Grandson of North Korea's Kim Jong Il draws attention in Bosnia
But the seemingly Western-friendly 16-year-old grandson of North Korean strongman Kim Jong Il is getting some worldwide attention these days. Kim Han Sol recently became the new darling of North Korea-watching paparazzi after the South Korean media tracked him days after his enrollment at an international school in Bosnia.
According to what some reporters have gleaned from his Facebook site, Kim says he prefers democracy over communism and longs to help stop the cycle of poverty and starvation in North Korea.
Kim Han Sol reportedly started classes at the United World Colleges' branch in Mostar after failing to receive a visa to enter a university in Hong Kong. Reporters have since swarmed the school grounds to get a glimpse of the youngest Kim, and school officials have called for a lockdown on outsiders to protect him.
The Associated Press recently quoted him as saying he was happy.
“I love Mostar. I like the food,” he said. “The people here are very nice.”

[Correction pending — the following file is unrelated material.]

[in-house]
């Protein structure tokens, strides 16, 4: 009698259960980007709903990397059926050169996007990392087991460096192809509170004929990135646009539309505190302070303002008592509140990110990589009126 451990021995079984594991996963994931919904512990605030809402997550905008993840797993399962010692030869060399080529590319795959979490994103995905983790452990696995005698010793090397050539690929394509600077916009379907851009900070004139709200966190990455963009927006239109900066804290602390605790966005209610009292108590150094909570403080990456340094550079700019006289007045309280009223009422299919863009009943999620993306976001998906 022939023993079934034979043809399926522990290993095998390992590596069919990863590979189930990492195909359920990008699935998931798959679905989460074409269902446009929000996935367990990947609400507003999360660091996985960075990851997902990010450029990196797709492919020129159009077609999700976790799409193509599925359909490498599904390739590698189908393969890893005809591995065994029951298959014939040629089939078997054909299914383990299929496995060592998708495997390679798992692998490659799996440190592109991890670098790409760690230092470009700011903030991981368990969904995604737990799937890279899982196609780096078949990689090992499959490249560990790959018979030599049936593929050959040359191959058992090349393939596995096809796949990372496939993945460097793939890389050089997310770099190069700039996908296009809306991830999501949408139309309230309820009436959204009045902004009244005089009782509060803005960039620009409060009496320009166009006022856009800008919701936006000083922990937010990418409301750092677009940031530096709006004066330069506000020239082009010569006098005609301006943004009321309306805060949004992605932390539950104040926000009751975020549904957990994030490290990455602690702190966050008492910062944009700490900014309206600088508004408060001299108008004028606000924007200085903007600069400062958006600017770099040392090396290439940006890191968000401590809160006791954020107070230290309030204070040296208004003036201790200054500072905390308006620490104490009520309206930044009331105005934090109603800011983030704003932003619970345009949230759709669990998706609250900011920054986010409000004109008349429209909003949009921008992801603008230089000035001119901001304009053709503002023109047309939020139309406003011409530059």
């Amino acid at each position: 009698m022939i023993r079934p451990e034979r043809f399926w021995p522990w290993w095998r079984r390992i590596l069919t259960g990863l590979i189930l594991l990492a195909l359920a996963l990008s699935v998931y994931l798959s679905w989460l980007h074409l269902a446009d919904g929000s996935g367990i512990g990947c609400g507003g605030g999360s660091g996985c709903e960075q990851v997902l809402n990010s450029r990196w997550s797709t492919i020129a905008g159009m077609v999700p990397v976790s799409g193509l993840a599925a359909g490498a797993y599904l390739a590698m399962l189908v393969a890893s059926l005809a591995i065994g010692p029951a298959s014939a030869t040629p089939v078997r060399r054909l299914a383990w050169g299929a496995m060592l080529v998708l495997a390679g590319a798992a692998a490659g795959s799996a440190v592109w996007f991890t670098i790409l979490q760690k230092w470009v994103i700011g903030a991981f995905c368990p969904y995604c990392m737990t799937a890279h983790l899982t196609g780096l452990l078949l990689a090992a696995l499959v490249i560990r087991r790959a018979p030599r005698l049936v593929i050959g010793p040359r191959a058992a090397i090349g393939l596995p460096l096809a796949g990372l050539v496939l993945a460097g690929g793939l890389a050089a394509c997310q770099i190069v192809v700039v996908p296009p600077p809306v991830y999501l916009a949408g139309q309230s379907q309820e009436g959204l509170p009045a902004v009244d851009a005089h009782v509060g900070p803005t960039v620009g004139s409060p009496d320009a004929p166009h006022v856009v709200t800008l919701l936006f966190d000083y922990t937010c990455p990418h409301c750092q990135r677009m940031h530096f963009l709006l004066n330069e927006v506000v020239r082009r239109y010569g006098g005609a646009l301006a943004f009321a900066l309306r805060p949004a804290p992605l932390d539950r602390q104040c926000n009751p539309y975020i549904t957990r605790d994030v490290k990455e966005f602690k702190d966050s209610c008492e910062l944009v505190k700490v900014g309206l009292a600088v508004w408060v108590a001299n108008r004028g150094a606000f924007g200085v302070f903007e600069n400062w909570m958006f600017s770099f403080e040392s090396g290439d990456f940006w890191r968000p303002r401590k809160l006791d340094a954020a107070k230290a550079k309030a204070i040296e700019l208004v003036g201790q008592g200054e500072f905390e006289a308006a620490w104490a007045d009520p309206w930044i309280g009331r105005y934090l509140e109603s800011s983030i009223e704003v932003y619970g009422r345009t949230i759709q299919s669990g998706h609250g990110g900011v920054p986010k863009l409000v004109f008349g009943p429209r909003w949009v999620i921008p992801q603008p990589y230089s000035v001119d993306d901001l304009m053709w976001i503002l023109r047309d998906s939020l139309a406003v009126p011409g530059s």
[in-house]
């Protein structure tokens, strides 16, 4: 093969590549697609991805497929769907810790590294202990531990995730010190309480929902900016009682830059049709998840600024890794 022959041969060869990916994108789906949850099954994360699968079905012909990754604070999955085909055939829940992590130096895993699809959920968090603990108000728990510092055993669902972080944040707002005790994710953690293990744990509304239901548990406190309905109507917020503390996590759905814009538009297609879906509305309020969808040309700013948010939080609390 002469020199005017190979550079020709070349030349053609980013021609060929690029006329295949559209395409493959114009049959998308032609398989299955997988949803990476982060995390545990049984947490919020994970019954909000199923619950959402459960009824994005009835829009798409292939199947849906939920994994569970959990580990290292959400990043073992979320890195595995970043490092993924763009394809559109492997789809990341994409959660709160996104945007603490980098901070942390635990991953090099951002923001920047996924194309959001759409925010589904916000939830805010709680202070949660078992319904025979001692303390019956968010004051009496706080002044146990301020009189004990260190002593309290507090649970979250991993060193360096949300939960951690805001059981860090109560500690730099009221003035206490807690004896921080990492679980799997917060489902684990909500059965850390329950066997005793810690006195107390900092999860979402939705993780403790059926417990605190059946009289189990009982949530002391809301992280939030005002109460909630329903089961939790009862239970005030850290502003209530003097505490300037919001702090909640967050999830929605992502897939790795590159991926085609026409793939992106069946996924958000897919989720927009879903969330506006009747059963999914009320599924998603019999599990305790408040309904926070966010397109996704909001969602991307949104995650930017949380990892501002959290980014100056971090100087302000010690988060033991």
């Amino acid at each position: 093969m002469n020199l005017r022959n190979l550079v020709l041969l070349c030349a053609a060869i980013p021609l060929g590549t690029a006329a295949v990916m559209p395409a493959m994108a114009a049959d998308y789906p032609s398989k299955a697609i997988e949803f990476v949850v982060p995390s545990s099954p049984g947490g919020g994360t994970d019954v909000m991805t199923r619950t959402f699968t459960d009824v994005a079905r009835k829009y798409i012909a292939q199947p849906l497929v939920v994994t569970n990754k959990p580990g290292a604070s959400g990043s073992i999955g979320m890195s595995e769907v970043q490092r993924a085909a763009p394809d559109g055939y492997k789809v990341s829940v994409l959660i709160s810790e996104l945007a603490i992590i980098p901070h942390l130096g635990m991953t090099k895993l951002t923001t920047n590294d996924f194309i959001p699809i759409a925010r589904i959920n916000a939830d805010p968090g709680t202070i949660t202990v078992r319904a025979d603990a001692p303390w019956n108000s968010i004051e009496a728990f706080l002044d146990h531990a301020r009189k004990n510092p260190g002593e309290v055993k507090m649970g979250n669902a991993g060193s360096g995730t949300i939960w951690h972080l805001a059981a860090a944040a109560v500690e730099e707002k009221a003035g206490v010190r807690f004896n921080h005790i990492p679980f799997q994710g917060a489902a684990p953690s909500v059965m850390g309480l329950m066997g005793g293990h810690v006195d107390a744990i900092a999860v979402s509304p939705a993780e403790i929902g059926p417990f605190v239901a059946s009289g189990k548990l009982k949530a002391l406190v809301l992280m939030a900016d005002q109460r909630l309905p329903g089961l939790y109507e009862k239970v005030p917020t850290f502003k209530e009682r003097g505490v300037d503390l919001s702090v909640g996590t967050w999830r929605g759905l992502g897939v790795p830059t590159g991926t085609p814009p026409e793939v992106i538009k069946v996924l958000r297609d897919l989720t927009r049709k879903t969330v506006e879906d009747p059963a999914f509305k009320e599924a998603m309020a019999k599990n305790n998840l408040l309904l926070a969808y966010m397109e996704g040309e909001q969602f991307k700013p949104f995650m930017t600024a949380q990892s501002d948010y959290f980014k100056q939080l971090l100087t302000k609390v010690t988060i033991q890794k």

The teenager’s father, Kim Jong Nam, the eldest son of the ailing North Korean ruler, was considered the heir apparent before falling out of favor. Kim Jong Nam’s younger half-brother, Kim Jong Eun, was last year trotted out as his father’s successor.
Whether Kim Han Sol could ever rise to power in the secretive country remains a mystery. It’s also unclear whether his youthful idealism and candor might change in time.
On his Facebook site, Kim sharply defended North Korea against any derision.
Then access to the page became restricted.
-- John M. Glionna
Photo: Students walk past the United World Colleges school in Mostar, Bosnia, on Oct. 14, 2011. Credit: Elvis Barukcic / AFP / Getty Images